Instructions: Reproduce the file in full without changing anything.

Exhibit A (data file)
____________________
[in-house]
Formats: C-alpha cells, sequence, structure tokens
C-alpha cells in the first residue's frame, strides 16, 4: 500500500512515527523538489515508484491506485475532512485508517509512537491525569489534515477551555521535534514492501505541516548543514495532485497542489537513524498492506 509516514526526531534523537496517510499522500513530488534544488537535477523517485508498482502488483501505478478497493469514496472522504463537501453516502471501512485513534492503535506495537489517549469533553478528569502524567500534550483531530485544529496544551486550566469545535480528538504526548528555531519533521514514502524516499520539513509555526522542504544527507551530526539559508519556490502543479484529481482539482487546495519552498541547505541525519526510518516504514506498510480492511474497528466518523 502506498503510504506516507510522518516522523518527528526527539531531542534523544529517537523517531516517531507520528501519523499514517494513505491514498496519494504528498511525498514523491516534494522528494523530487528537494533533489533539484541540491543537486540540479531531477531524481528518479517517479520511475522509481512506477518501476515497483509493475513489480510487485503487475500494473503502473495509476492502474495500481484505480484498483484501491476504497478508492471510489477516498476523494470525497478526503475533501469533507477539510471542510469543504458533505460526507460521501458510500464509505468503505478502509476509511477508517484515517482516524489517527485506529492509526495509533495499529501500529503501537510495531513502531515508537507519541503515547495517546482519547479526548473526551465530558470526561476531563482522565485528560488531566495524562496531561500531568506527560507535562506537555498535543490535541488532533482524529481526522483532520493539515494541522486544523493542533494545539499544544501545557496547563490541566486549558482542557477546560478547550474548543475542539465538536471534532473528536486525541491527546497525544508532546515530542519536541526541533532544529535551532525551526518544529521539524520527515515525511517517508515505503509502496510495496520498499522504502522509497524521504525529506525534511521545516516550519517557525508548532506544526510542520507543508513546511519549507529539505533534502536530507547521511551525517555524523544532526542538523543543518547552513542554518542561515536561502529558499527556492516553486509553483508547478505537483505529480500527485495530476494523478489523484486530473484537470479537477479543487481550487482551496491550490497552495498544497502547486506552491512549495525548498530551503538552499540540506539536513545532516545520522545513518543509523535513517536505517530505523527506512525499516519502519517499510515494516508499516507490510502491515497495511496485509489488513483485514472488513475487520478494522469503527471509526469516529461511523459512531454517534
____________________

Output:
[in-house]
Formats: C-alpha cells, sequence, structure tokens
C-alpha cells in the first residue's frame, strides 16, 4: 500500500512515527523538489515508484491506485475532512485508517509512537491525569489534515477551555521535534514492501505541516548543514495532485497542489537513524498492506 509516514526526531534523537496517510499522500513530488534544488537535477523517485508498482502488483501505478478497493469514496472522504463537501453516502471501512485513534492503535506495537489517549469533553478528569502524567500534550483531530485544529496544551486550566469545535480528538504526548528555531519533521514514502524516499520539513509555526522542504544527507551530526539559508519556490502543479484529481482539482487546495519552498541547505541525519526510518516504514506498510480492511474497528466518523 502506498503510504506516507510522518516522523518527528526527539531531542534523544529517537523517531516517531507520528501519523499514517494513505491514498496519494504528498511525498514523491516534494522528494523530487528537494533533489533539484541540491543537486540540479531531477531524481528518479517517479520511475522509481512506477518501476515497483509493475513489480510487485503487475500494473503502473495509476492502474495500481484505480484498483484501491476504497478508492471510489477516498476523494470525497478526503475533501469533507477539510471542510469543504458533505460526507460521501458510500464509505468503505478502509476509511477508517484515517482516524489517527485506529492509526495509533495499529501500529503501537510495531513502531515508537507519541503515547495517546482519547479526548473526551465530558470526561476531563482522565485528560488531566495524562496531561500531568506527560507535562506537555498535543490535541488532533482524529481526522483532520493539515494541522486544523493542533494545539499544544501545557496547563490541566486549558482542557477546560478547550474548543475542539465538536471534532473528536486525541491527546497525544508532546515530542519536541526541533532544529535551532525551526518544529521539524520527515515525511517517508515505503509502496510495496520498499522504502522509497524521504525529506525534511521545516516550519517557525508548532506544526510542520507543508513546511519549507529539505533534502536530507547521511551525517555524523544532526542538523543543518547552513542554518542561515536561502529558499527556492516553486509553483508547478505537483505529480500527485495530476494523478489523484486530473484537470479537477479543487481550487482551496491550490497552495498544497502547486506552491512549495525548498530551503538552499540540506539536513545532516545520522545513518543509523535513517536505517530505523527506512525499516519502519517499510515494516508499516507490510502491515497495511496485509489488513483485514472488513475487520478494522469503527471509526469516529461511523459512531454517534